Eclipse was developed using Java 6, so using the latest stable release of Java 6…
Under which OS eg. Windows 7, Funduntu, Ubuntu or MacOSX is Eclipse most robust?
Reason for question:
I, like many other people, consider Eclipse to be the best IDE to develop android applications. However, that doesn’t mean that its very good. I think that the reason that it isn’t very good is because it has been developed to be compatible with as many system setups as possible. Its an impossible task. In fact, finding a single setup that works flawlessly is proving very difficult, but I WILL find at least one.
It appears that the different OS’s have never been compared before, so I will test over the next few weeks and report my findings back here.
Eclipse has builds available and packages for all major OS, so choose your pick from here:
Check the drop down list in the top right corner.
This is my first and only option(Eclipse) when developing Android. And it is free.
P.S. Then I would recommend with all my heart : Linux OS any version. It is fast and hasn’t the problems of Win OS. Also is faster and it’s performance is better.
I found this interesting article now: http://www.linux.com/news/software/applications/708977-the-2013-top-7-best-linux-distributions-for-you
Best Desktop Distribution
There are so many excellent contenders for desktop Linux this year
that it’s become a more difficult choice than ever – and that’s really
Canonical’s Ubuntu has made great strides in advancing Linux’s
visibility in the public eye, of course, while Linux Mint and Fedora
are both also very strong choices. Regarding Ubuntu, however, a number
of issues have come up over the past year or so, including the
inclusion of online shopping results in searches – an addition Richard
Stallman and the EFF have called “spyware.”
At the same time, the upheaval caused by the introduction of
mobile-inspired desktops such as Unity and GNOME 3 continues unabated,
spurring the launch of more classically minded new desktops such as
MATE and Cinnamon along with brand-new distros.
For best desktop Linux distro, I have to go with Fuduntu, one of this
new breed of up-and-comers. Originally based on Fedora but later
forked, Fuduntu offers a classic GNOME 2 interface – developed for the
desktop, not for mobile devices — and generally seems to get
Besides delivering the classic desktop so many Linux users have made
clear that they prefer, Fuduntu enjoys all the advantages of being a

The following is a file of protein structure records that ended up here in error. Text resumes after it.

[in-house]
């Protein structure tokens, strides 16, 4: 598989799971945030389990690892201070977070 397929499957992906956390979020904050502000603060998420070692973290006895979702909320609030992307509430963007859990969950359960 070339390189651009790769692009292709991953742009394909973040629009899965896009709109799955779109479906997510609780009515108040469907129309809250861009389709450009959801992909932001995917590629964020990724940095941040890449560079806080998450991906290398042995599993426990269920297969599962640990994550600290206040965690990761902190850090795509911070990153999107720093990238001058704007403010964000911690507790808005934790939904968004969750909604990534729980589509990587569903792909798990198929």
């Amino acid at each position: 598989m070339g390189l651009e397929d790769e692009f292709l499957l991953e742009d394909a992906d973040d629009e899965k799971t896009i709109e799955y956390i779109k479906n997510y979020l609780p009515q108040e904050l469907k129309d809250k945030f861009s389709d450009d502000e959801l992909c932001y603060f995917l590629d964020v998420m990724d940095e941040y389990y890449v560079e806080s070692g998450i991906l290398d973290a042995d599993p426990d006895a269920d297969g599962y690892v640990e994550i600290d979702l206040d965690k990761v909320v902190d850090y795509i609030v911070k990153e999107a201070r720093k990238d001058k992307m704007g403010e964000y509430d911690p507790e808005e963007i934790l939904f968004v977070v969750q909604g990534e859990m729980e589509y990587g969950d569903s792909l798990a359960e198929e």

rolling release distribution, and its repository includes key packages
such as Netflix and Steam. I’ve been using it for months now and
I would have used direct comment replies but my stack ranking isn’t quite there yet.
You cited above the reasons for not liking eclipse as it not using the registry and not looking like Windows operating system UI elements. That’s more than just eclipse, that’s generally how most things in Java go. It’s not impossible for a Java application to use the windows styling for it’s user interface but that’s extra work I’d say the majority of Java apps will not have had put into them. Realistically there’s no reason this should scare you away though and you will run into the same things you’ve cited when doing Android development in other Java based IDEs. IntelliJ for example does much of the same.
This answer is as generic as it gets, but really: it’s completely up to you. Java is supposed to be completely platform-independent and your with a computer as strong as yours, I doubt there are many things you will not be able to do. For the sake of ease of use, I’d simply use the OS that like most, regardless of the fact that you’re using it for eclipse right now.
You didn’t describe what bothers you, is it Eclipse itself? Uploading to the Emulator? Debugging on the Emulator?
There are many ways to improve Eclipse/Android performance.
The easiest one is to install Linux
I have a dual-boot machine with Windows 7 and Ubuntu 11.10.
It takes longer to some tasks to complete on Windows (but I didn’t use a watch so I might be wrong).
Examples are starting an emulator and uploading an application to the emulator.
Installing Ubuntu side by side Windows is very simple so you can try it out easily, please let us know the results.
Start Eclipse with a fixed heap size suitable to your machine:
eclipse -data "your-workspace" -vmargs -Xms1024m -Xmx1024m -XX:PermSize=1024m -XX:MaxPermSize=1024m
At least some believe that you should always start the emulator from the AVD Manager and not by the debugger.
Hope this helps
It should run fast on every OS. I read recently eclipse is slower on linux if You use other jdk than sun.
There are few trick to faster your IDE:
- Disable unecessary validations in reference
- Disable unwanted plugins
- Configuring eclipse.ini should be based on your RAM –
Xmsto match your RAM
I think it is a great trick:
create a ram disk(virtual disk) on memory, and put your jdk on the this ram disk. Use for example imdisk.
Eclipse works great for Android development, both on Windows and on Linux. This is due to the way it’s built, it uses Java and does not rely on any operating system specifics.
The problems you cite are not specific to the OS but to your installation.
which environment is best for Android development?
Operating Systems Windows XP (32-bit), Vista (32- or 64-bit), or
Windows 7 (32- or 64-bit) Mac OS X 10.5.8 or later (x86 only) Linux
(tested on Ubuntu Linux, Lucid Lynx) GNU C Library (glibc) 2.7 or
later is required. On Ubuntu Linux, version 8.04 or later is required.
64-bit distributions must be capable of running 32-bit applications.
This is the pic of copied data from android.developer.com
In my opinion the best option is to use IntelliJ IDEA its free for Android Development.
Edit: Available on Win, Mac, Linux.